Meng was detained at the request of the United States in December 2018, and a few days later China arrested two Canadians.
Huawei executive Meng Wanzhou’s battle against extradition to the United States facing charges of fraud and conspiracy in a Canadian court ended after nearly 1,000 days of testimony.
The chief financial officer of the Chinese telecommunications giant is accused of defrauding HSBC by falsely distorting the connection between Huawei and Skycom, a subsidiary that sells telecommunications equipment to Iran.
The U.S. Department of Justice stated that Meng’s actions put the bank at risk of violating U.S. sanctions because it continued to clear U.S. dollar transactions for Huawei.
The Deputy Chief Justice of the Supreme Court of British Columbia, Heather Holmes, said she hopes to set a date after the case is closed on Wednesday and make a ruling on October 21.
Meng was arrested during a transit in Vancouver in December 2018, leading to a sharp deterioration in Canada-China relations.Just a few days later China detains two Canadian men ——Businessman Michael Spavor and former diplomat Michael Cummingka——Western countries condemned as “hostage diplomacy.”
Meng, 49, lives in a mansion in Vancouver under bail conditions, including curfews and electronic surveillance, as she is awaiting the results of the extradition process. At the same time, the two Canadians were actually held in solitary confinement, and consular officials had limited access. The two were tried in March, and diplomats were not allowed to contact them.
Last week, as the final debate in the Meng case began, the Chinese court found Spavor guilty of espionage and sentenced him 11 years in prison. A few days later, his compatriot, Kang Mingkai, is still awaiting judgment.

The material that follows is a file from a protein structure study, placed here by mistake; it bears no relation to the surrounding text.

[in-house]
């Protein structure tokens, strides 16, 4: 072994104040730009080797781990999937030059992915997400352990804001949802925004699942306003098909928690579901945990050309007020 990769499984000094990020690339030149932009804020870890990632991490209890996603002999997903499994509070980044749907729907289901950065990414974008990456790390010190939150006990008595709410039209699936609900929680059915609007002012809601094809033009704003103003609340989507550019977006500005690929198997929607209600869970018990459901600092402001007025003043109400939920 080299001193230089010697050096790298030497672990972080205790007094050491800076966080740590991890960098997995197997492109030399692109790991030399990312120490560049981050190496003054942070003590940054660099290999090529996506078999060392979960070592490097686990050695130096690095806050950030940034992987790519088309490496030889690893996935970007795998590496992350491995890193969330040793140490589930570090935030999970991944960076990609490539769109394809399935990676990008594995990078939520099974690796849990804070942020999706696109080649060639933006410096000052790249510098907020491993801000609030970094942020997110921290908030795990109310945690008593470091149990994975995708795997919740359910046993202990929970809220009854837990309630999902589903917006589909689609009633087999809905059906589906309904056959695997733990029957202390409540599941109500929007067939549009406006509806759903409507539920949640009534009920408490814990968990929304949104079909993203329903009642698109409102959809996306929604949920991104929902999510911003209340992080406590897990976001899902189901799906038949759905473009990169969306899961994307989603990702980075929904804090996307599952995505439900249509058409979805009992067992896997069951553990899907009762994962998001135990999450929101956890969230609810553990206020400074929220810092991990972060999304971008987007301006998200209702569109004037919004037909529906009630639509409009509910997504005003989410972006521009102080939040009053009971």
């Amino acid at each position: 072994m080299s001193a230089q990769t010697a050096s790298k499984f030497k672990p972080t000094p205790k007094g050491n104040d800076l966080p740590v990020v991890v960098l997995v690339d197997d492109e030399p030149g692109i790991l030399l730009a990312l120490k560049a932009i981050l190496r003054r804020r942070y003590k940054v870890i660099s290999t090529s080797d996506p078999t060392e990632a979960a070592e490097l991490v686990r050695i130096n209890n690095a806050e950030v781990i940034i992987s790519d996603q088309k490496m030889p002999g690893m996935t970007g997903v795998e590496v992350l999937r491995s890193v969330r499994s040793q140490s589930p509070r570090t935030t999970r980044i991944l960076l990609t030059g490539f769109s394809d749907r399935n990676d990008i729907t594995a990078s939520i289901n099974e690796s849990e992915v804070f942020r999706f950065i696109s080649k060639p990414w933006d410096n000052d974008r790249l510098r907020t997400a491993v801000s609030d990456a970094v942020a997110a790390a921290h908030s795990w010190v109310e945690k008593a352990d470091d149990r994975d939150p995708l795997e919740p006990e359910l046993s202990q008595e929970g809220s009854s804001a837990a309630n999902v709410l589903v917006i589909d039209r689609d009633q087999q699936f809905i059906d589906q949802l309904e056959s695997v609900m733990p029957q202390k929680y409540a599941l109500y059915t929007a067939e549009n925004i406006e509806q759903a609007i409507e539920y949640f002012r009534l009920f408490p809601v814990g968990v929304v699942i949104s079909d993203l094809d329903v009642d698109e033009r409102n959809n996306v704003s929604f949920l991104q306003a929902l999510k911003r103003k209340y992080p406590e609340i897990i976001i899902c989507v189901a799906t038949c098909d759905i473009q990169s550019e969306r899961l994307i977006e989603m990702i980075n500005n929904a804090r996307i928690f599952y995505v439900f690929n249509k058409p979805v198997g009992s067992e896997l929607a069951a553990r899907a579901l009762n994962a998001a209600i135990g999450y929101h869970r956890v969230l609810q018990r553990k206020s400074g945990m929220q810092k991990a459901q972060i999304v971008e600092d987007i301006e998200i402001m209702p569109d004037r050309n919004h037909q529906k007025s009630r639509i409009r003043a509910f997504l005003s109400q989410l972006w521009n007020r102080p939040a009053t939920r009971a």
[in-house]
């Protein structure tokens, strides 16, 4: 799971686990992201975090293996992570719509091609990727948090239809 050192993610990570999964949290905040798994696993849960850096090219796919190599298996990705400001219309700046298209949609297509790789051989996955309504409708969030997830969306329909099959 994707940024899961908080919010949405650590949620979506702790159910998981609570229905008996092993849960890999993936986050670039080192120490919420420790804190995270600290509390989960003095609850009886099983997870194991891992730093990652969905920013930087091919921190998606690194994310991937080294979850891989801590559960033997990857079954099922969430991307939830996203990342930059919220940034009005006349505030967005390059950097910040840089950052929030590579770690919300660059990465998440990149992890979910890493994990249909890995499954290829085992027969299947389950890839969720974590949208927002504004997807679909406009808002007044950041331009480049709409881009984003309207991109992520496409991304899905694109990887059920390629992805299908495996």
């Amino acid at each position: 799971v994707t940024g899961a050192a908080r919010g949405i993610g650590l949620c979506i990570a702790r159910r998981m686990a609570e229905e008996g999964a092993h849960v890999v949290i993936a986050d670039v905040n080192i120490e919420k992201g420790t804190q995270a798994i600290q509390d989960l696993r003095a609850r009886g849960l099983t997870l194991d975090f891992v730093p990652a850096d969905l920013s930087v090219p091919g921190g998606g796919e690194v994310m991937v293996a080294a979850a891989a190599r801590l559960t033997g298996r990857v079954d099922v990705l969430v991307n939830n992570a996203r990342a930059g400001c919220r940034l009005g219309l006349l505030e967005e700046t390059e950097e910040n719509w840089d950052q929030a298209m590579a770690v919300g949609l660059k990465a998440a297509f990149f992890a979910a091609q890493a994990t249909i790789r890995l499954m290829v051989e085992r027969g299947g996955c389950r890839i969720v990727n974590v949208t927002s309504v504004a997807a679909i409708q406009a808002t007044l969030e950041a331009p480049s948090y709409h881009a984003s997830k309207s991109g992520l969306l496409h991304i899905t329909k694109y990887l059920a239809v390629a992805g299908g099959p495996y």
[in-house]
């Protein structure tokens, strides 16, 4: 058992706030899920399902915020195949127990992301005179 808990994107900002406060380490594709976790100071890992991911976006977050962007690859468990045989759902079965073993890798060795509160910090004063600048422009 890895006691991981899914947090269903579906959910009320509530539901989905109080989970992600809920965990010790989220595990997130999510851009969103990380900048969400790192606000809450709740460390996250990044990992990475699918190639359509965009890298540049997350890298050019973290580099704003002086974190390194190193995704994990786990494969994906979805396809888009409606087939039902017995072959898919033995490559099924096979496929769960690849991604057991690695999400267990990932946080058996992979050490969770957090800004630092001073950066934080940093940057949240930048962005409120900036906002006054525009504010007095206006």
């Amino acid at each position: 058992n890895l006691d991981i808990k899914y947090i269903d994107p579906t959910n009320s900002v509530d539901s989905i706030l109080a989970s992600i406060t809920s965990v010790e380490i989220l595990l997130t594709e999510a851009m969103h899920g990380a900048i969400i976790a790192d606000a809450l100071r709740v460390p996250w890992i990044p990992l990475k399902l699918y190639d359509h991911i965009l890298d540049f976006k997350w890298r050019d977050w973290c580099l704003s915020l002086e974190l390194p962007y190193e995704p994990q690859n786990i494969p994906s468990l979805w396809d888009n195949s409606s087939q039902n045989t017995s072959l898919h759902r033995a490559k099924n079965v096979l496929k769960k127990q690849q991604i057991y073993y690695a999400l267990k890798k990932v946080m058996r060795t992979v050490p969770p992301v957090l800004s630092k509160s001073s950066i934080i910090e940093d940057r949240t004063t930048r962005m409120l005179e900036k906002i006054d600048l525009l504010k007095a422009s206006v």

Meng claimed that she was not guilty, and her lawyer dismissed the charges against her by the United States.
The defense “failed in fact, they failed legally. The Canadian government prosecutor Robert Frater told the court that you should effortlessly find that dishonesty is enough to constitute… a fraud case.
“In this country, no one has received a fairer extradition hearing than Ms. Meng,” he added.
Meng’s lawyer argued that her extradition should be shelved because the United States misled Canada in summarizing the evidence against her. Former President Donald Trump’s comments on her case poisoned any trial she might face and did not happen. Real fraud and other reasons.
Canadian prosecutors insisted that the United States has a valid case and emphasized that the threshold for extradition is very low.
Deputy Chief Justice Holmes only needs to find enough evidence to proceed with the trial to allow extradition.
If transferred to the United States for trial and subsequently convicted, Meng, the daughter of the founder of Huawei, could face more than 30 years in prison.
The key to the US case is the PowerPoint presentation Meng gave to HSBC executives at a meeting in a teahouse in Hong Kong in 2013, to reassure them that Huawei did not engage in activities that might cause HSBC to violate US sanctions. The following report is contrary to the report.
Frater stated that Meng’s statement was “blatantly misleading” because he did not disclose the true nature of the relationship between Huawei and Skycom, calling their business relationship “controllable,” but concealing that the two companies are the same company.
He told the extradition judge: “You should effortlessly find initial evidence that dishonesty constitutes fraud.”
If Holmes decides to support extradition, the final decision will be made by the Canadian Attorney General.
Meng’s legal team can appeal these two decisions, which may mean that the case will be delayed for several years.